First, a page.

Operated By The National Physical Research Proposal

Length: 18 pages Sources: 10 Subject: Business Type: Research Proposal Paper: #64764703 Related Topics: Photographic, Physical Science, Photo, Data Collection
Excerpt from Research Proposal :

This means that the questionnaire may be designed with a thorough understanding of the processes within the company and the experience to which the customers of the company should be ideally exposed.

The studio presently collects some information on the experience of their customers but this focuses predominantly on the customer's experiences on the day of their shoot. For example the questionnaire which is currently distributed to all customers asks questions such as 'Which parts of your photo shoot did you like the best?' The current questionnaire is also very simple with only three options given for the multiple choice questions and a number of questions such as that above which are open ended questions. The company is however concerned that sufficient information is not available to guide them specifically on customer satisfaction with the service provided from initial contact with the company to receipt of the photographic products ordered. The survey is therefore focused solely on the area of service received rather than the opinions of the customer which relate to the photo shoot. The objective of collecting this information is to identify whether there are any problems relating to customer service alone. If there are any problems identified this may then allow the manager of the studio to design and implement changes which allow these problems to be resolved. This is likely to be useful to the manager as better customer service is likely to further increase overall customer satisfaction. This is particularly important for the manager as recommendation by friends has previously been found by the company to be the most important marketing channel. Therefore improving customer service may lead to substantially increased revenue for the company.

The nature of the company meant that there were several different stages which may be reached by the customer, not all completing the entire process from beginning to end. For example the sale of gift vouchers meant that there may be one customer who first contacted the company but that they would not then undergo the actual photographic session. Equally, there were often families in which a large number attended for the photographic session but not all would then undergo the selection and ordering process. There were also often family members who may arrive at the studio for ordering of products but who may have no other contact with the company. Therefore the different levels of contact with the company needed to be considered when determining which customers' opinions would be most useful to the company. After consideration and discussion with the manager of the studio it was determined that all customers' opinions would be valued for the purpose of determining service quality. The justification for this was that recommendation of the company could come from sources who had much or little contact with the company, but no matter how small the contact, judgement may still be made based on that contact. Therefore it was determined that all customers of the company would be included in the sampling population.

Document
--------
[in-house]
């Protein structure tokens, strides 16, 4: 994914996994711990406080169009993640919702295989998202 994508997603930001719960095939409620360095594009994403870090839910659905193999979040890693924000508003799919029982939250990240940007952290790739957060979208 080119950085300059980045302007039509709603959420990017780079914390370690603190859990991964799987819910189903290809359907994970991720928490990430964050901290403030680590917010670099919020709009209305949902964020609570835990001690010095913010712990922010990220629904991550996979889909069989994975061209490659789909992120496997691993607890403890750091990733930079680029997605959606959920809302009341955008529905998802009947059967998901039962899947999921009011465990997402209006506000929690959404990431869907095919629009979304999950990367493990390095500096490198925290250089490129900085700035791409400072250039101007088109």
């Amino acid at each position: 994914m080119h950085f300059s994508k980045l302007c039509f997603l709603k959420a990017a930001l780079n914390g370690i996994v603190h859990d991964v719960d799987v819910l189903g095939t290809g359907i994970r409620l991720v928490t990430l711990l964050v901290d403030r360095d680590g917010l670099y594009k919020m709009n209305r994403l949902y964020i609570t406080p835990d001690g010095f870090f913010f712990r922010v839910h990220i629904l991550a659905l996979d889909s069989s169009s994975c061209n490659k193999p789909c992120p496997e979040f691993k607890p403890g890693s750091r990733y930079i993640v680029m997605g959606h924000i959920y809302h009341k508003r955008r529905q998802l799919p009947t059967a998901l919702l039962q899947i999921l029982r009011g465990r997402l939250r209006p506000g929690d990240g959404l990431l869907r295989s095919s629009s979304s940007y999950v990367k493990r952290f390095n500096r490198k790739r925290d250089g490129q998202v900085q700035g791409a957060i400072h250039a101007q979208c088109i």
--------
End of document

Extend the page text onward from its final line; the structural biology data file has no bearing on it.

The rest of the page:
Both the objective of the study and the decision to include all customers determined the information which needed to be collected by the survey. A copy of the first draft of the survey may be seen in Appendix 2. It was determined that the survey should remain anonymous as it was felt that this may encourage wider participation (Joinson & Reips, 2007). For example some customers who were intending making further visits to the studio may feel uncomfortable giving negative responses if they thought that there may be repercussions to their future experience. It was also determined to be unnecessary as it would have no bearing on the analysis of the survey.

As all customers were to be included in the questionnaire it was necessary to use the first question to collect some information about the extent of the contact which the respondent had with the studio. The first question therefore asked the respondent to tick next to the statements which were applicable. This also allowed for information to be gained about the specific stages of the process which the respondent had undergone. This not only helped to analyse how much contact the


This would then allow for more in depth analysis which could be based on specific elements of the entire studio experience. For example respondents whose only contact with the studio was to purchase the package could be isolated. Analysing the responses from these customers would then specifically identify problems with the quality of service provided by the sales staff at the studio. This would then make it easier to identify the specific areas in which improvements could be made, thus making the survey more useful to the manager than if no such information were available.